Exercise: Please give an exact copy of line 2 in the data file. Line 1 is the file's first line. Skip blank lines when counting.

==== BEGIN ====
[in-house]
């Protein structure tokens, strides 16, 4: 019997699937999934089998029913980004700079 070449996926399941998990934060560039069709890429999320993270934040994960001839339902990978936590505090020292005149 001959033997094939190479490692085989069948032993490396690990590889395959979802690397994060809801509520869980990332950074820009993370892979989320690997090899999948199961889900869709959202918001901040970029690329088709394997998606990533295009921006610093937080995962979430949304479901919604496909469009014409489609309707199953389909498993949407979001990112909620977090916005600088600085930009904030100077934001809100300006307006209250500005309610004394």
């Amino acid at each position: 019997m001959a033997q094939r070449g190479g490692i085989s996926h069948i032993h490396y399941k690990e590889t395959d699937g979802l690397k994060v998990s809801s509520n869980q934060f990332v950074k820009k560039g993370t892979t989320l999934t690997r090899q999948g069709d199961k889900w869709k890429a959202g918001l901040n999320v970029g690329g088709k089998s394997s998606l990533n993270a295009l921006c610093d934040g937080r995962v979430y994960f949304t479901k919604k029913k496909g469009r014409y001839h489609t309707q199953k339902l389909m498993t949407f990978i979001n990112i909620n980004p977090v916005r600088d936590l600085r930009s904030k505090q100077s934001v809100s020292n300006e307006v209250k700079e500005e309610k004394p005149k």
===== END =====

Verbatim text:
């Protein structure tokens, strides 16, 4: 019997699937999934089998029913980004700079 070449996926399941998990934060560039069709890429999320993270934040994960001839339902990978936590505090020292005149 001959033997094939190479490692085989069948032993490396690990590889395959979802690397994060809801509520869980990332950074820009993370892979989320690997090899999948199961889900869709959202918001901040970029690329088709394997998606990533295009921006610093937080995962979430949304479901919604496909469009014409489609309707199953389909498993949407979001990112909620977090916005600088600085930009904030100077934001809100300006307006209250500005309610004394």